It is very important to have your workstation, ingredients, molds etc. all in place and ready to go before you begin to cook your sugar. Cooked sugar waits for no one and once you’ve started cooking it, there is no “pause” button.

Fill a half sheet pan or other flat tray with a lip with confectioners’ sugar. Smooth it out lightly to an even layer that nearly reaches the top of the pan.

Using your chosen shape, press evenly and firmly into the sugar to create a well, or depression to act as your mold. Here I’m using a 1/8th cup measure.

Any firm, round, smooth shape will do for pressing the mold. Scout around the kitchen to see what you can find.

The sugar becomes compact and smooth, creating a simple but sturdy mold.

Press out several molds in the same tray. Off-set each one so that the lollipop stick will not run into the next mold. As you can see from the note above, be careful about the placement of the sticks, you won’t be able to change it once you start pouring sugar.

As you prepare to begin cooking sugar, do yourself a huge favor and fill a bowl with ice water and place it in the sink.  Hot sugar will stick and burn skin easily. If you have ice water on hand, you can save yourself from a serious burn by plunging into the water.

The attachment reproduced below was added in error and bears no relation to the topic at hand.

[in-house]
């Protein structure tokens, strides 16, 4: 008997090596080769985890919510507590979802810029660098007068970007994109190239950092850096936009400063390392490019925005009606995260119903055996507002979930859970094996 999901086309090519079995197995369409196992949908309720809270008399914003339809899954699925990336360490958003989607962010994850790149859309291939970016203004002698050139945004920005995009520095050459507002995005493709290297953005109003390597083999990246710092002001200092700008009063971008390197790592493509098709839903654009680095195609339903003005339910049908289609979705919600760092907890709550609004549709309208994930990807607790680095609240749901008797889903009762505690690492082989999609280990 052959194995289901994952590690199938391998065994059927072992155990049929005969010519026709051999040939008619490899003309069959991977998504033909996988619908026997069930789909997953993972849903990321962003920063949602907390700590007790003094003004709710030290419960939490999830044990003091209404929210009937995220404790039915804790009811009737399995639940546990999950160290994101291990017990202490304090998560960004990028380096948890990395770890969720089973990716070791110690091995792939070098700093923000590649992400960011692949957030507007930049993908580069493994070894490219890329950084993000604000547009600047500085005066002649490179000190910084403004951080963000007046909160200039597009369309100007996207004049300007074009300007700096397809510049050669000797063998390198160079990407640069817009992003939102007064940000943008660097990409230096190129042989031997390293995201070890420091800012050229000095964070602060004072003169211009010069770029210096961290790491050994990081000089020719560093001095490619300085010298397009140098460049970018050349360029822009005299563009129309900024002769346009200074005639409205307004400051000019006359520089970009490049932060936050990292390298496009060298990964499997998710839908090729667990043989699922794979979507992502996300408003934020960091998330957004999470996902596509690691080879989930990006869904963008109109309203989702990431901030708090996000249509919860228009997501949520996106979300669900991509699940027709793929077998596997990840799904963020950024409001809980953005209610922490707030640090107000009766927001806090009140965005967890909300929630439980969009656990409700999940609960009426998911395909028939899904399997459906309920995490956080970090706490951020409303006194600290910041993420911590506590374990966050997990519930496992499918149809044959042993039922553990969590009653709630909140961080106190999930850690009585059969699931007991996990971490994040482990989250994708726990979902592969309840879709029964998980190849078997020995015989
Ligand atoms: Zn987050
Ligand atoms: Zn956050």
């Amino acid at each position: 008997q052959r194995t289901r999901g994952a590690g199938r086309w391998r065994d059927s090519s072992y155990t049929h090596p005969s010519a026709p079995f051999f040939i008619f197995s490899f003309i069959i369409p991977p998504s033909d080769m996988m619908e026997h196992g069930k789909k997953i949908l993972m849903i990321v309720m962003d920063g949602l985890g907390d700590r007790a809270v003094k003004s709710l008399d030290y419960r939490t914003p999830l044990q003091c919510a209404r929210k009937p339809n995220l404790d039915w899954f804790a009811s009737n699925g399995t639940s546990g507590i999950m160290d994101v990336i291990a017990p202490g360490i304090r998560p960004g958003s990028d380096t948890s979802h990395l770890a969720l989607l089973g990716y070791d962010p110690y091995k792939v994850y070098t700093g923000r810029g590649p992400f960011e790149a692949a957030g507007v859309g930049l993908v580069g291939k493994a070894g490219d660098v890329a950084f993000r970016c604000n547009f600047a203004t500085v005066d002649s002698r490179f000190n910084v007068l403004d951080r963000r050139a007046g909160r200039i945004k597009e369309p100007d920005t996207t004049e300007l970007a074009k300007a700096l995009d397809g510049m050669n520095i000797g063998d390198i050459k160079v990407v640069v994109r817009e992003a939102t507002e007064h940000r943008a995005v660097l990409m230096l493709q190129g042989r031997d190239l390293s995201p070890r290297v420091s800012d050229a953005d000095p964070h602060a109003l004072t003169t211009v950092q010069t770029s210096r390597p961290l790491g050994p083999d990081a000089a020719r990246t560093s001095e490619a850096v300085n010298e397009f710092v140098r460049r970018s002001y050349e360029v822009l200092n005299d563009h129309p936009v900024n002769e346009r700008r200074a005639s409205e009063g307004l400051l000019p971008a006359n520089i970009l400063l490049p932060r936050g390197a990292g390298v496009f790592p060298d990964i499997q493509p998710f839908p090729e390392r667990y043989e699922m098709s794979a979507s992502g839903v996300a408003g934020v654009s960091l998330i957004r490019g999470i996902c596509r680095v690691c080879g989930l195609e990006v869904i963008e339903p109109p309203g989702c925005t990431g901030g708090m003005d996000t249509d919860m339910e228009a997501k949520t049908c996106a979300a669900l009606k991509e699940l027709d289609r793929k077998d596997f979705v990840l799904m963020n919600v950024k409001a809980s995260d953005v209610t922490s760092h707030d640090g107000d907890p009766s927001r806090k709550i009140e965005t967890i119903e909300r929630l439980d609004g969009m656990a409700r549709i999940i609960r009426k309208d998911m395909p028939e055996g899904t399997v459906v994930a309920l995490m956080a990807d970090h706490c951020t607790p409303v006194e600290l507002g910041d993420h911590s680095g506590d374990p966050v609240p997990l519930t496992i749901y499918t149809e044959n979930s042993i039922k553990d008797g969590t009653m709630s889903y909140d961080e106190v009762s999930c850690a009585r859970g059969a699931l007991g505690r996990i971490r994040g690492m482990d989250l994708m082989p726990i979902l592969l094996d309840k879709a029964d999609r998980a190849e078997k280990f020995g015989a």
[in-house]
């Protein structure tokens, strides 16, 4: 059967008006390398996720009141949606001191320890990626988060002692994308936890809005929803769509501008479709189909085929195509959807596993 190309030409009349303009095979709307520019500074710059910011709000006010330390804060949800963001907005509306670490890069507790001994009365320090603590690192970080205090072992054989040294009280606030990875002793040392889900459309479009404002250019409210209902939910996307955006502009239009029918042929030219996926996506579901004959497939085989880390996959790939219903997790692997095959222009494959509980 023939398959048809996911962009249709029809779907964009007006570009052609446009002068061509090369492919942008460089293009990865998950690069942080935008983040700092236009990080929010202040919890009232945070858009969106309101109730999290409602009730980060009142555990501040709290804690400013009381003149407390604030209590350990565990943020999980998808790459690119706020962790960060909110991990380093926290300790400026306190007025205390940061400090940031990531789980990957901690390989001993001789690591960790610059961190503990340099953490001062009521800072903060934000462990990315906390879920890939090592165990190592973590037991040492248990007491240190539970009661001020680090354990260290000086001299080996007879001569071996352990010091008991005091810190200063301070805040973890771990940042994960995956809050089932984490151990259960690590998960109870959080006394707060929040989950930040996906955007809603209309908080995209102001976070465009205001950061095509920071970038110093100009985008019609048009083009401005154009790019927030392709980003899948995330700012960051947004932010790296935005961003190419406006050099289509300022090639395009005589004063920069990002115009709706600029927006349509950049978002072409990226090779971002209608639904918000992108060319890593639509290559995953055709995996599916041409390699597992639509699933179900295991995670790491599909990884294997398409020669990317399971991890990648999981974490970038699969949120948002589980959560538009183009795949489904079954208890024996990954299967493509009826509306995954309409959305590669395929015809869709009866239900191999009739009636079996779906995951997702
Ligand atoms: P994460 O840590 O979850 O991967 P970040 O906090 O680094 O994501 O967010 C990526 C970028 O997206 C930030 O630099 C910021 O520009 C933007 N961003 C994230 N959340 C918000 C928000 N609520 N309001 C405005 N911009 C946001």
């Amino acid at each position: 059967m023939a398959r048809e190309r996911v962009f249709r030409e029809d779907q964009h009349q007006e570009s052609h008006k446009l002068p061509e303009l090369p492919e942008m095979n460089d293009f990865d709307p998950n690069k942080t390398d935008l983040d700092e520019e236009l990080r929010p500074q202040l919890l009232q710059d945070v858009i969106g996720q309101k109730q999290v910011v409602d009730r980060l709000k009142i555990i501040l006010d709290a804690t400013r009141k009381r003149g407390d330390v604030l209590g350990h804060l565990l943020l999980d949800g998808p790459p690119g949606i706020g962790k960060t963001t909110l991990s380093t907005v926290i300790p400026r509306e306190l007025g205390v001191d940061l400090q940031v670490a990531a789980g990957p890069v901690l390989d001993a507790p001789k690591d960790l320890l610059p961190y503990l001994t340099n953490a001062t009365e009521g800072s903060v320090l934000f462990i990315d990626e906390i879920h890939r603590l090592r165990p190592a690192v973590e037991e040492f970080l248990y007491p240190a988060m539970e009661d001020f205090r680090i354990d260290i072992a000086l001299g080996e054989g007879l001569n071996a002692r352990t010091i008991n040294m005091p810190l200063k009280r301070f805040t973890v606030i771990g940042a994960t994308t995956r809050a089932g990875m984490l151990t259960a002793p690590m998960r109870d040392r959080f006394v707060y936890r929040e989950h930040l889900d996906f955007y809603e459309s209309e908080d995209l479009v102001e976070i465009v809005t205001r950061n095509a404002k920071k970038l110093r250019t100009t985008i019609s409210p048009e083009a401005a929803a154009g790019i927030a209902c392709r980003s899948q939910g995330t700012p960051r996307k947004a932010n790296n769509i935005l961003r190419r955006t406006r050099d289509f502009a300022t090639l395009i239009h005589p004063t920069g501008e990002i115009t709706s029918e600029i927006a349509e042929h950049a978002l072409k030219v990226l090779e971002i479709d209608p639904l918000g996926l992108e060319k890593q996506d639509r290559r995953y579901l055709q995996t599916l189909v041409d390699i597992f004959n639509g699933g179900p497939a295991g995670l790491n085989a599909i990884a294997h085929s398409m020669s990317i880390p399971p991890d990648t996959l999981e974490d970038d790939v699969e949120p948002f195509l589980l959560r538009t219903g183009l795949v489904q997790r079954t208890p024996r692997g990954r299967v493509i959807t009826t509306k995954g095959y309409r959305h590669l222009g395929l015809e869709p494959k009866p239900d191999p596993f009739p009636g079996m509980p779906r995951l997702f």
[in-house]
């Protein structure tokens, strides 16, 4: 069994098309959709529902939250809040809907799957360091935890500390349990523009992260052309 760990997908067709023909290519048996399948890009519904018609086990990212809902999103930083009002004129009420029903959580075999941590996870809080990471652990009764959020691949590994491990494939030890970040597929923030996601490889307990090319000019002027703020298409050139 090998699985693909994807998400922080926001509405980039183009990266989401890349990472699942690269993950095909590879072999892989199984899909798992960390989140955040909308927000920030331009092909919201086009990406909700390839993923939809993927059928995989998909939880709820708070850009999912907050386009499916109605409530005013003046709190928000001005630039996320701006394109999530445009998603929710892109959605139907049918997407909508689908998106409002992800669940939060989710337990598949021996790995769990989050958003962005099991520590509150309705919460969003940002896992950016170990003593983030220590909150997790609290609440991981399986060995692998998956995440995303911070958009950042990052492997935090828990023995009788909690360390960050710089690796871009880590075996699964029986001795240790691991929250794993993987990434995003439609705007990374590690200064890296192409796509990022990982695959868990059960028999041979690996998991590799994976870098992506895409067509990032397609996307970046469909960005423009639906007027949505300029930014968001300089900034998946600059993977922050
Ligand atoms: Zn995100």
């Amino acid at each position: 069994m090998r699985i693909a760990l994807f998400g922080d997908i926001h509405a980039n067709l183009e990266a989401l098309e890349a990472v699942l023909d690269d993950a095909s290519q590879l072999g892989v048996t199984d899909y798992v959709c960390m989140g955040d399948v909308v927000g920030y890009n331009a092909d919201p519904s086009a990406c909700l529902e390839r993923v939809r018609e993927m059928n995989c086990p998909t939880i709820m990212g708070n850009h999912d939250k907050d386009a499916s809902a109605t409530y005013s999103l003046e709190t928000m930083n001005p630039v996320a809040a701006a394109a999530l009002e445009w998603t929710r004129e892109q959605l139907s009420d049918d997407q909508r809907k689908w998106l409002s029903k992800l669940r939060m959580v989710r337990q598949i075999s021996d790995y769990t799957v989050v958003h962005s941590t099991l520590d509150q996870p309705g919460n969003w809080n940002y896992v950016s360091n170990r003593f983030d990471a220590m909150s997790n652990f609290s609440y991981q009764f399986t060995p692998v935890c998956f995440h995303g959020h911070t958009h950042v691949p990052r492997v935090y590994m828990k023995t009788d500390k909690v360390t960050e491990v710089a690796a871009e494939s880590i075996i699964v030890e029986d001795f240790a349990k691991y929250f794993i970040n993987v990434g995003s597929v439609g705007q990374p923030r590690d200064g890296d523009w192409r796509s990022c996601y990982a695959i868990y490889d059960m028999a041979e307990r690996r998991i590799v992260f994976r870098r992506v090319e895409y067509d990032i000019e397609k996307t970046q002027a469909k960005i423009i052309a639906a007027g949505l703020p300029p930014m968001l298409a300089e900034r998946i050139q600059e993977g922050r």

Now that your molds are ready, you are ready to prepare the sugar. Place one cup of sugar and 1/2 cup of corn syrup in a large microwave safe measuring cup, preferably one with a pouring spout. Stir the mixture well until all the sugar is dampened.

Cover the container with plastic wrap. Microwave on high for 3 minutes.

Remove from the microwave, CAREFULLY remove the plastic wrap, gently stir the mix. Re-cover with a new piece of plastic wrap and microwave on high for another 3 minutes.

With the sugar fully cooked, now you can add flavoring and color. LorAnn flavors are the ones we have tested and found to offer the truest flavors and a very very extensive list to choose from.

I’ve picked cherry for this premier batch and a squirt of bright red food coloring.

**Caution! Be careful not to place your face directly over the sugar as you stir in your flavors and colors. That steam is potent! **

Stir quickly to incorporate the color and flavor. The mixture will bubble and snap at first, but will settle down as it cools slightly.

Now is the time to work quickly. Carefully fill each mold with the sugar. You can fill right to the top of the mold.

Don’t worry about little drizzles between molds. You’ll need to keep moving while the sugar is still liquid.